I have read hundreds of books in my lifetime, but it wasn’t until recently that I started to consider what impact they had on my learning. When I thought about that connection, then I became more intentional in the books that I read. As a result, I came up with three categories of books that helped me to challenge old ideas and think critically about new ideas. Check your bookshelves. Are you reading these three types of books for lifelong learners?
The three categories that eventually emerged from my reflection are: affirm, inform, and challenge.
Books that Affirm
For many of us, reading books that affirm what we believe or how we see the world are probably common. Starting with a question might be a better way to begin. What books have you read, either as a child or as an adult, that have shaped the point-of-view of the world that you hold today?
In other words, what books would you sit around with your closest friends to discuss and expect that they would agree to a similar view of those books? Maybe they wouldn’t all say that they “loved” the book as much as you did, but if you were to mention it within that close group you would be shocked if they all objected to it strongly.
This is the easiest category to identify, and it can help a lifelong learner identify his/her biases. Hopefully, it is also the one in which the most growth is experienced long-term.
Books that Inform
The second group is for books that inform you. I usually think of these books in the non-fiction category, but good writing in fiction can provide information, too.
If you read mostly non-fiction then these books give you a better understanding of a particular topic. I’ve read books on listening, the human body, getting rid of the 5-paragraph essay, and the history of addresses, among many other eclectic topics.
For these titles, and others, I read them to learn something I did not know. Choosing to read these books is often rooted in curiosity. I have zero inclination to trek around my neighborhood and consider in-depth the natural world around me, but Nathanael Johnson did in Unseen City. Then he wrote a great book about pigeons, crows, and other natural details that I would otherwise ignore.
Fiction can provide lessons as well. I wasn’t expecting to learn about the history of Vietnam when I read The Mountains Sing by Phan Que Mai Nguyen, but it was an added bonus from reading the book. We can read The Illiad and The Odyssey to better understand Greek Mythology. Cry, the Beloved Country by Alan Paton gives readers a harrowing look at South Africa before apartheid was legally codified. We may not necessarily pick up these books because we want to learn something, but they inform us nonetheless.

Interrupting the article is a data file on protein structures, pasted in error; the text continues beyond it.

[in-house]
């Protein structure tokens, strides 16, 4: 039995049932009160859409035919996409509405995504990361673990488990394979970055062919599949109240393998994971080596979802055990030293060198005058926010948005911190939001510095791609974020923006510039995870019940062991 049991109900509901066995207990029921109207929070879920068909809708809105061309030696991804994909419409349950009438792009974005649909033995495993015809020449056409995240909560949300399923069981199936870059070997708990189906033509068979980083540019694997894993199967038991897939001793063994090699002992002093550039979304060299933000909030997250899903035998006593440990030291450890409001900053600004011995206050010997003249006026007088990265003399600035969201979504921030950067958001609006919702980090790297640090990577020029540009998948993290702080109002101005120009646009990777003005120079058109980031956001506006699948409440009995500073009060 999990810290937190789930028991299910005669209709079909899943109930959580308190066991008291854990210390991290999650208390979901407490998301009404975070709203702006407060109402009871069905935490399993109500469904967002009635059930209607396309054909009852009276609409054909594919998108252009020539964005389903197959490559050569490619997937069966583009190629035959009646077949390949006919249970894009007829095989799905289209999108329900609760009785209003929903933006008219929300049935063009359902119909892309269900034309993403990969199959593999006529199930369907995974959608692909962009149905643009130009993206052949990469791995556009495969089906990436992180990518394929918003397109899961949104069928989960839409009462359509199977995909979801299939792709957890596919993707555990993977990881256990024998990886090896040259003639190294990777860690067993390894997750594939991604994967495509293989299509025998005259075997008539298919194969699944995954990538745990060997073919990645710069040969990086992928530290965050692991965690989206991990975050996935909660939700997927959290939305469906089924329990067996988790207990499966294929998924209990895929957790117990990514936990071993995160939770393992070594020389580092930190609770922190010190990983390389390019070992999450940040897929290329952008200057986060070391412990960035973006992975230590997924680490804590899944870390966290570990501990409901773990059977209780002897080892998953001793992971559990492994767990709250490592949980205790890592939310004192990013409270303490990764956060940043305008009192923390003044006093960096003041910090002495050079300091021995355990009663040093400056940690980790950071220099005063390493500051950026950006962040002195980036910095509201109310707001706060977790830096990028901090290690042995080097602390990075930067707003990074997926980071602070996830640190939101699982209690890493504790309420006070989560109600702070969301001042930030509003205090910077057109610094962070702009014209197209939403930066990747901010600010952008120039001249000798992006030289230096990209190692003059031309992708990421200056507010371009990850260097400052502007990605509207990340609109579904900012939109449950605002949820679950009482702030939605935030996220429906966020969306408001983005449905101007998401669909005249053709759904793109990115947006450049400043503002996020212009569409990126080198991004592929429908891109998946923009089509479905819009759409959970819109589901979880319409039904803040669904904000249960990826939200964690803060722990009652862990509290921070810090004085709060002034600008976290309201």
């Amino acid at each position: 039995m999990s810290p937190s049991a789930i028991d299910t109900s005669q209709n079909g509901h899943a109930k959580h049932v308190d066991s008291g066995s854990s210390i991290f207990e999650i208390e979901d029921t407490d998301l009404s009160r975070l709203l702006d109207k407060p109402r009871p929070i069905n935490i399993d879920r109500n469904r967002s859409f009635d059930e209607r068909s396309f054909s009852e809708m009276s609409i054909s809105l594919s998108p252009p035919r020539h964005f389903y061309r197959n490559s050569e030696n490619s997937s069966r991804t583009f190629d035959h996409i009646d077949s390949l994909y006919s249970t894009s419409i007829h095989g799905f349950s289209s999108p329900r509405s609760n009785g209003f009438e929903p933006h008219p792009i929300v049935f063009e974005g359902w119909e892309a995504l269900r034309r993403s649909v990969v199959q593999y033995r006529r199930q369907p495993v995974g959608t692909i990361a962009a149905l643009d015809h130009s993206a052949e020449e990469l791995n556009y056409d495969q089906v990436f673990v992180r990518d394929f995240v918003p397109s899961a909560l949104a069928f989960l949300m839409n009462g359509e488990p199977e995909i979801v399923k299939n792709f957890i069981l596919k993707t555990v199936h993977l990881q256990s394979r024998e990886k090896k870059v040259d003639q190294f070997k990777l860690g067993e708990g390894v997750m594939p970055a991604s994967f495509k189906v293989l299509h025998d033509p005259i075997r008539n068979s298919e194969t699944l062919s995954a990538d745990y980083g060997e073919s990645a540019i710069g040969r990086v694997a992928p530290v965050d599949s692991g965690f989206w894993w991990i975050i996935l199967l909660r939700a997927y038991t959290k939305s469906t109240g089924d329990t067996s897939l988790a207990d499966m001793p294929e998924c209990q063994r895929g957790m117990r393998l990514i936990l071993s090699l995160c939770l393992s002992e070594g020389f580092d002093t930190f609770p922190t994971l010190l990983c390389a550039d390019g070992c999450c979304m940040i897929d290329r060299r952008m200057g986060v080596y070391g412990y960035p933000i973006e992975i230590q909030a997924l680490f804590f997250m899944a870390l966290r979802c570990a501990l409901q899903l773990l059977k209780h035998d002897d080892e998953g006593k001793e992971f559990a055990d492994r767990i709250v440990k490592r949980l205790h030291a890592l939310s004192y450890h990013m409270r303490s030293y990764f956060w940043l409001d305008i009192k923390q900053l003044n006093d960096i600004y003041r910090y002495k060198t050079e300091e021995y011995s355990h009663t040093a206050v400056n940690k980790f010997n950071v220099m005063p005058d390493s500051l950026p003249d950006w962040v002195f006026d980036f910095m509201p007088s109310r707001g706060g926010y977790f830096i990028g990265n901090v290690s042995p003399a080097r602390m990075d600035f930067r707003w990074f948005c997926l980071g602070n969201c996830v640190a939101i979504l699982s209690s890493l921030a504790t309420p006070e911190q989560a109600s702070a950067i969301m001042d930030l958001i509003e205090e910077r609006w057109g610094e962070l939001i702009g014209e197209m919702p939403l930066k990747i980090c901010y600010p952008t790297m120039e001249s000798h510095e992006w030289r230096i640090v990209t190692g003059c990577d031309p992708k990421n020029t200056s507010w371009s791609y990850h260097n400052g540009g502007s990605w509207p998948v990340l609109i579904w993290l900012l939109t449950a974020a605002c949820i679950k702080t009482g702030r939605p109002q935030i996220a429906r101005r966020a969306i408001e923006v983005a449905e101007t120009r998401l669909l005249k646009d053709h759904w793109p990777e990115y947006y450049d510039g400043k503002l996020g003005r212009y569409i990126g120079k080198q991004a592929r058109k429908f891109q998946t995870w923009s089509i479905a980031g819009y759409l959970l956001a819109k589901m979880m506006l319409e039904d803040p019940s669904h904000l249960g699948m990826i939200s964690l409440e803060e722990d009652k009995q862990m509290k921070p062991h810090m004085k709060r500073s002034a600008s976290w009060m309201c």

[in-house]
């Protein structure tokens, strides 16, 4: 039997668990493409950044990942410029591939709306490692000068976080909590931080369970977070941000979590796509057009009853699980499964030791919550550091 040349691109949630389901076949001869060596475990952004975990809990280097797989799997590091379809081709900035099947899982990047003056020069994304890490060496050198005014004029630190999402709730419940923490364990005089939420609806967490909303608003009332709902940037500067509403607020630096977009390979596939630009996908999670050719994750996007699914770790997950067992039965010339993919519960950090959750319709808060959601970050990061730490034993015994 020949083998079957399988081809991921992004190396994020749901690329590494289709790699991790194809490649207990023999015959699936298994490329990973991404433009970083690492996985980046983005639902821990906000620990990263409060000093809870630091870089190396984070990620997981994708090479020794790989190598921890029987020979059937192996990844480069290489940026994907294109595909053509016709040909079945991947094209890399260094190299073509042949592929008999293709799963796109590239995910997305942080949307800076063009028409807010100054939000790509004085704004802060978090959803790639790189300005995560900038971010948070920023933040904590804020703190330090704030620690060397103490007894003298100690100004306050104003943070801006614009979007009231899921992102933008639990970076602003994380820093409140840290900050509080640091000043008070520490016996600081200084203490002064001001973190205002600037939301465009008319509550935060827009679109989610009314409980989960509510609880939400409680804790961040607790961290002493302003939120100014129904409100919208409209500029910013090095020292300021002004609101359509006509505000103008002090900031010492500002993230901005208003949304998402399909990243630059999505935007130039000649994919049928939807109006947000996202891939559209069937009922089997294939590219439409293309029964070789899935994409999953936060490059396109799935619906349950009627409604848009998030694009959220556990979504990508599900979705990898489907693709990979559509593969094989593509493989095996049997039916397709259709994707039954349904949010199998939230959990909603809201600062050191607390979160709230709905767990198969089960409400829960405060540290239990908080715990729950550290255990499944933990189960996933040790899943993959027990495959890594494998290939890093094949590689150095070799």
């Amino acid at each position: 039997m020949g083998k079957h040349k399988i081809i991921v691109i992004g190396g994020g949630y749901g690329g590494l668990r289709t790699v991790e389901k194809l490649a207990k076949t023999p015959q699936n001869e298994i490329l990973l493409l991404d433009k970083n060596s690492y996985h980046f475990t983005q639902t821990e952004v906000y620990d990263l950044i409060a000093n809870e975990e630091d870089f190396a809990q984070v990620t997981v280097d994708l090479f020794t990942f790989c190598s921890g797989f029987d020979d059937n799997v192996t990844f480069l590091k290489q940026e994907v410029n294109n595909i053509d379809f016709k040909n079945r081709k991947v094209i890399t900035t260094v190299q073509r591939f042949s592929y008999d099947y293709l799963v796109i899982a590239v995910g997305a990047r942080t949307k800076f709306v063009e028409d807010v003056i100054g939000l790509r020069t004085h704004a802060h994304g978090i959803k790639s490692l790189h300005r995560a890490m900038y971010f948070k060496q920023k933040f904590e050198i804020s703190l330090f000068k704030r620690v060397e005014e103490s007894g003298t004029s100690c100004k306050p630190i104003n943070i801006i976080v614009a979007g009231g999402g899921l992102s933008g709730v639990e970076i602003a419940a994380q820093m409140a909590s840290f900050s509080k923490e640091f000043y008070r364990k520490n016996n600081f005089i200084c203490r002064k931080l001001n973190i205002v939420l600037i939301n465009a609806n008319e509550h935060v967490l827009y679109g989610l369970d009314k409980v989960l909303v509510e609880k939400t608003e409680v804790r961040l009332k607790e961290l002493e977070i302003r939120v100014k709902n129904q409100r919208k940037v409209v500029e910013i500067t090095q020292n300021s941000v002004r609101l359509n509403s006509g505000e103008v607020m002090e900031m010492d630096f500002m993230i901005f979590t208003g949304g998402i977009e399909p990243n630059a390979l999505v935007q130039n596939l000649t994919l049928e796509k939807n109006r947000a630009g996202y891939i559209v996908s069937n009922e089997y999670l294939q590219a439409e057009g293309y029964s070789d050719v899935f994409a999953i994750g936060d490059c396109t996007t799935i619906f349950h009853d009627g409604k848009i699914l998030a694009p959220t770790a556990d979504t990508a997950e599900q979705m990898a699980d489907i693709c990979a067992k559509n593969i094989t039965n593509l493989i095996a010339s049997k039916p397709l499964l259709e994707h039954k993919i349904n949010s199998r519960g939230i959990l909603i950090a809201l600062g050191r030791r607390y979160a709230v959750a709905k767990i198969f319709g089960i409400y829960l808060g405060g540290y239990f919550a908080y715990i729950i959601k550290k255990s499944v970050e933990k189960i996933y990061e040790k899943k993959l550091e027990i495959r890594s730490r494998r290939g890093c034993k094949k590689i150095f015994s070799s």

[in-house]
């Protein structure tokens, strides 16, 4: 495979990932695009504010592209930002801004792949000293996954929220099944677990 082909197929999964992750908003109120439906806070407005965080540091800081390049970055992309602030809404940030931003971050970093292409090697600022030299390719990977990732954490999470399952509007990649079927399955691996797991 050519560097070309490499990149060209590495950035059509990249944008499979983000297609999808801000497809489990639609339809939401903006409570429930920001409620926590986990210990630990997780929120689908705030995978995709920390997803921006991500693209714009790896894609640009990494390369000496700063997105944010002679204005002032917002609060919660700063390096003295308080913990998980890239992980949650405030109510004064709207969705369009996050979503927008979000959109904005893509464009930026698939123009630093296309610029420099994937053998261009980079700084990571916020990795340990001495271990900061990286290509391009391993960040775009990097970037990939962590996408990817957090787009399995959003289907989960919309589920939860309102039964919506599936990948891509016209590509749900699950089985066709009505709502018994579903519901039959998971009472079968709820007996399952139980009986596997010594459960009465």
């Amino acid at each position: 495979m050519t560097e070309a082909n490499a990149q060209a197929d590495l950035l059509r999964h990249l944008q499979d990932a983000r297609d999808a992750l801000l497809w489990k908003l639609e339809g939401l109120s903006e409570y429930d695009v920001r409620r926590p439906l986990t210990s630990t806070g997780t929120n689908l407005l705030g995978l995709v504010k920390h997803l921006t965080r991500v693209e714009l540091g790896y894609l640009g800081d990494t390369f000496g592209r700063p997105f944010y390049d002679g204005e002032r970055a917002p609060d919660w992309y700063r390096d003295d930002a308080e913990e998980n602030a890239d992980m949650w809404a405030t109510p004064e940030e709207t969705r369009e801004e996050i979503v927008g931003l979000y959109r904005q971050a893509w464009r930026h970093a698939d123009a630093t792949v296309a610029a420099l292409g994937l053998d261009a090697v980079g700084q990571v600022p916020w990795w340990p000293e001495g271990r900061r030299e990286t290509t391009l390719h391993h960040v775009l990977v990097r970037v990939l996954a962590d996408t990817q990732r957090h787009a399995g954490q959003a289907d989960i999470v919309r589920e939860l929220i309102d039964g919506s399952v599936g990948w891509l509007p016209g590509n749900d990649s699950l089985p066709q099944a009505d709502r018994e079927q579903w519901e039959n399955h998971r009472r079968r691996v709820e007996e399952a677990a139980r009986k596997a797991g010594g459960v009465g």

Books that Challenge
This final of the three types of books for lifelong learners is perhaps the trickiest. It is, if I were to guess, the one we are least likely to pick up. This category is for the books that challenge us.
Often the materials that fall in this category come from questions that emerge from reading in the other two categories. As we become comfortable in an intellectual space we begin to wander.
Books in this section may include those written directly opposing a view that we hold. Or, they can simply be books that are written by or about an angle or perspective we had not considered. Challenging our viewpoints does not need to be a binary either/or situation.
My stack of books to read is now never-ending thanks to this category. The more that I learn the more I realize how little I truly know. So my pile is stuck in a loop of informing and challenging. If/when I get comfortable with an idea I can toss it into my Affirm category.
What About You?
Do you agree with these three categories? Which category do you read most often? And, as always, got any good book recommendations?
If you’re looking for some books to possibly get you started in these categories, check out these 5 Books for Lifelong Learners.